Dont even touch the bottom with a oar!

-- Last Updated: Aug-17-14 12:44 PM EST --

I have a loaded question after kayaking the Gunnison river Co. in a tandem lake kayak last year.

Before I even got in my kayak, I was warned some of the land owners aren't happy about people paddling through.. I kind of dismissed that until I saw many signs along the river stating private property.. Fine..
Then I see a sign that says.. "Don't even touch the bottom of the river" And I saw a owner fishing who gave me a scowl after I nicely greeted him.

What? Really?

Never in my life have I seen any signs stating this.. I kayak the upper Iowa river at least once a year and have also camped along it.. Was that trespassing? And where do I find the laws? Isn't there a easement?


Sounds like your life is threatened.
Shoot him if you’re in Florida !

Lots of reading on the topic here

Not being a resident of Colorado, I’ve no idea where the current law stands now.

dont worry about it

– Last Updated: Aug-17-14 1:37 PM EST –

USA Federal Maritime Law forbids blocking or obstructing water passage on all USA lakes, rivers, and all bodies of water. This includes the installation of fences for containment of livestock.

Federal law defines waterway to where water meets land. State laws go farther than that and some states include access to some beach area inland beyond the beach. Still, other st s tes try to further restrict water access rights in favor of landowners, However, Federal law trumps state law in waterway access and navigation.

There are plenty of jerks who want to restrict access to everything they could possibly own. They believe that part of the pleasure of ownership is restricting access of others. Some of the Worst are the A-holes who erect tall fences to obstruct the view of what was previously was a scenic part of a lake or stream or vista.

Just ignore the kooks. Do not engage them in banter or dialogue. Dont try to educate them. Just keep moving. If you have trouble, call the police and let them do the educating

This a tricky subject and varies from state and state and even dependent on the body of water within a state.

Also being from Iowa my normal paddling venue is the west fork of the Des Moines river. It’s considered a non-meandering river above, roughly, Emmetsburg, which covers the stretch I normally paddle. Non-meandering means that legally the land owner owns the river bottom to halfway across of the river. If you get out on a sandbar then you’re trespassing.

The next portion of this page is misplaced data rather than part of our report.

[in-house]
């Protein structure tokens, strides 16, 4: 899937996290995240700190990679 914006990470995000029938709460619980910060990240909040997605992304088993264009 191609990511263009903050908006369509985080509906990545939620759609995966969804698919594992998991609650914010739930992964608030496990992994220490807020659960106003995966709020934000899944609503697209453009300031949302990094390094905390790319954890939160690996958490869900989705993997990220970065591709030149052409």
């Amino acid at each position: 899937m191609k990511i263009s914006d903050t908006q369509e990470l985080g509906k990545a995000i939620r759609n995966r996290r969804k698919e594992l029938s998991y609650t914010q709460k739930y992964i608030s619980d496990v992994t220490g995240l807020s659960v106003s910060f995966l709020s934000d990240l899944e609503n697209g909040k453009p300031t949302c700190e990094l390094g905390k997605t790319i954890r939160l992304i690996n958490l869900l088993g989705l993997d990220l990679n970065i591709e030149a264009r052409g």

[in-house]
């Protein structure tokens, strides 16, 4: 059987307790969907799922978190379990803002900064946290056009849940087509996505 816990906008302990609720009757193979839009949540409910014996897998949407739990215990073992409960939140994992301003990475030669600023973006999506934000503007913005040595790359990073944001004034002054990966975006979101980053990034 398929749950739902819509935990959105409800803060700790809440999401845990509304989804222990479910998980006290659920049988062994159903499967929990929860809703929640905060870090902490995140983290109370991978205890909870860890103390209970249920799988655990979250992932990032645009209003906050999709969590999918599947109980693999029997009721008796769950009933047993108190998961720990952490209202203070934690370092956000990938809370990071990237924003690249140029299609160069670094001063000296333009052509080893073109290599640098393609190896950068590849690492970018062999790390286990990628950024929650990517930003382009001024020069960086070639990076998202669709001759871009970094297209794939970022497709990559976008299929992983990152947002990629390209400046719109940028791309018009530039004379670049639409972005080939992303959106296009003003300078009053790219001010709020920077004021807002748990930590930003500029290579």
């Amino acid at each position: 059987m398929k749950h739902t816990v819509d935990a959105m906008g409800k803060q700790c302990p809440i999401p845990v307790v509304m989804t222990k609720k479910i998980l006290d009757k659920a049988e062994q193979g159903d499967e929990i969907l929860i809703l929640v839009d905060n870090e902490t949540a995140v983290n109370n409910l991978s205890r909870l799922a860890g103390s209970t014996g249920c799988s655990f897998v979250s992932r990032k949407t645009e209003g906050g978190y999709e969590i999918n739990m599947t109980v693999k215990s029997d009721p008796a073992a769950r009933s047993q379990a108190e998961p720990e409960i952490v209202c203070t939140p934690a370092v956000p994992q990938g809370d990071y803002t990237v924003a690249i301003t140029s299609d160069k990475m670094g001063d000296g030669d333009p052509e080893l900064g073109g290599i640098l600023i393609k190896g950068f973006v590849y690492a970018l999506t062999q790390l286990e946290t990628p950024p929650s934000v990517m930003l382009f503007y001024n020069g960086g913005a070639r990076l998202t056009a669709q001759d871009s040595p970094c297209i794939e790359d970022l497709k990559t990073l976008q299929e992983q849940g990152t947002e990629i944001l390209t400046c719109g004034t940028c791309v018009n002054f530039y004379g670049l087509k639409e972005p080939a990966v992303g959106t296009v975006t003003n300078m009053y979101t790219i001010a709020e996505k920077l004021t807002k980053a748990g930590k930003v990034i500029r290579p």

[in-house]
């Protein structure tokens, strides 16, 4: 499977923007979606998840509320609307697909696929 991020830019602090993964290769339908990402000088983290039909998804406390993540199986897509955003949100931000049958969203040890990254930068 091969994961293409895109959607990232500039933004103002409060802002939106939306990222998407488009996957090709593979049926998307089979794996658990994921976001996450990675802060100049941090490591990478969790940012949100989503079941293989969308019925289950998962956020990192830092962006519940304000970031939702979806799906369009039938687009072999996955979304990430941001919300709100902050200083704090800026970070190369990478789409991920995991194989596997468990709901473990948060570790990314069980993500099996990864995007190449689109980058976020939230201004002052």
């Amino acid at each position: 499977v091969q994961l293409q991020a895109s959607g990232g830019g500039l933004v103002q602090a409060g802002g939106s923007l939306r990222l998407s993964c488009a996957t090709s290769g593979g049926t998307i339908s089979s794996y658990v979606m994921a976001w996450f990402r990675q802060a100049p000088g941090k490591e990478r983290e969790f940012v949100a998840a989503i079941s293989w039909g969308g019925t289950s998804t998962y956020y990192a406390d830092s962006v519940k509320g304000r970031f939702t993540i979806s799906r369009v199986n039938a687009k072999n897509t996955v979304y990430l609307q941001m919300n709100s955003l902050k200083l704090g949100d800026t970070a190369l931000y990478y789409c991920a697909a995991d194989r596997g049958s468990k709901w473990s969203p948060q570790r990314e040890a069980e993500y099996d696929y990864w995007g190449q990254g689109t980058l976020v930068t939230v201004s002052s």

I believe there was a court ruling in Iowa that said that canoeists (and others using the river) have the right to walk in areas that are covered with water. So if your boat gets hung up in a shallow area and you get out to walk the boat through you’re not trespassing. But if you get out on a dry sandbar to do the same thing you are trespassing.

On a meandering river, however, a canoeist has more rights and can access the shore up to the normal high water line. Not many of those in Iowa. You can see a map of them here:;tabid=869

A description of the differences here:–non-meandered-streams.html?nav=5001

All this applies to Iowa only. Every state treats it differently.


I flyfishing all these waters in my drift boat and have been dealing with this for 25 years. And it is getting worse in Colorado especially. You have the right to the water but they own the land and and that includes the land under the water. So the stream bed is their property. Same in Wyoming. Montana is different in that you have the right even on private property to the high water mark and public accesses like the area around bridges. Some of these landowners are wealthy and have a lot of influence in getting the local sherifs elected and they use those connection to prosecute individuals to “send a message”.